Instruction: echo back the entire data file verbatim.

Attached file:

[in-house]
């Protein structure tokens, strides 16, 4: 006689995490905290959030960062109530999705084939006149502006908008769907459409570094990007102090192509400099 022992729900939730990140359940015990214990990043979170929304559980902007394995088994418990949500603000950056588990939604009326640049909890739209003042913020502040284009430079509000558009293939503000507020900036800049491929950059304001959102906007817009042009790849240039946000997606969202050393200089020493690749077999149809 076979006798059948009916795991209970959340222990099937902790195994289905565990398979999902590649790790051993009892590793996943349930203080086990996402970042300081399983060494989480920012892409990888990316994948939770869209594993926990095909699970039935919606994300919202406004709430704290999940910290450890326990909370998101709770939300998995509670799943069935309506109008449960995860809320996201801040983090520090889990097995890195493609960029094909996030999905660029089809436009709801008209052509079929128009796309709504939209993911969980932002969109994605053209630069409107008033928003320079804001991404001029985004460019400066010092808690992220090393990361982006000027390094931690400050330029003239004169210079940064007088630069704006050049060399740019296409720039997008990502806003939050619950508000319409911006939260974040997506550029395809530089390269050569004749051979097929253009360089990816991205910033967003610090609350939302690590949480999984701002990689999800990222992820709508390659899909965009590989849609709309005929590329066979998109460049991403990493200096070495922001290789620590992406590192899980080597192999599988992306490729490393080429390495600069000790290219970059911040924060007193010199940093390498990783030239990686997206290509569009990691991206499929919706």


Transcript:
[in-house]
């Protein structure tokens, strides 16, 4: 006689995490905290959030960062109530999705084939006149502006908008769907459409570094990007102090192509400099 022992729900939730990140359940015990214990990043979170929304559980902007394995088994418990949500603000950056588990939604009326640049909890739209003042913020502040284009430079509000558009293939503000507020900036800049491929950059304001959102906007817009042009790849240039946000997606969202050393200089020493690749077999149809 076979006798059948009916795991209970959340222990099937902790195994289905565990398979999902590649790790051993009892590793996943349930203080086990996402970042300081399983060494989480920012892409990888990316994948939770869209594993926990095909699970039935919606994300919202406004709430704290999940910290450890326990909370998101709770939300998995509670799943069935309506109008449960995860809320996201801040983090520090889990097995890195493609960029094909996030999905660029089809436009709801008209052509079929128009796309709504939209993911969980932002969109994605053209630069409107008033928003320079804001991404001029985004460019400066010092808690992220090393990361982006000027390094931690400050330029003239004169210079940064007088630069704006050049060399740019296409720039997008990502806003939050619950508000319409911006939260974040997506550029395809530089390269050569004749051979097929253009360089990816991205910033967003610090609350939302690590949480999984701002990689999800990222992820709508390659899909965009590989849609709309005929590329066979998109460049991403990493200096070495922001290789620590992406590192899980080597192999599988992306490729490393080429390495600069000790290219970059911040924060007193010199940093390498990783030239990686997206290509569009990691991206499929919706």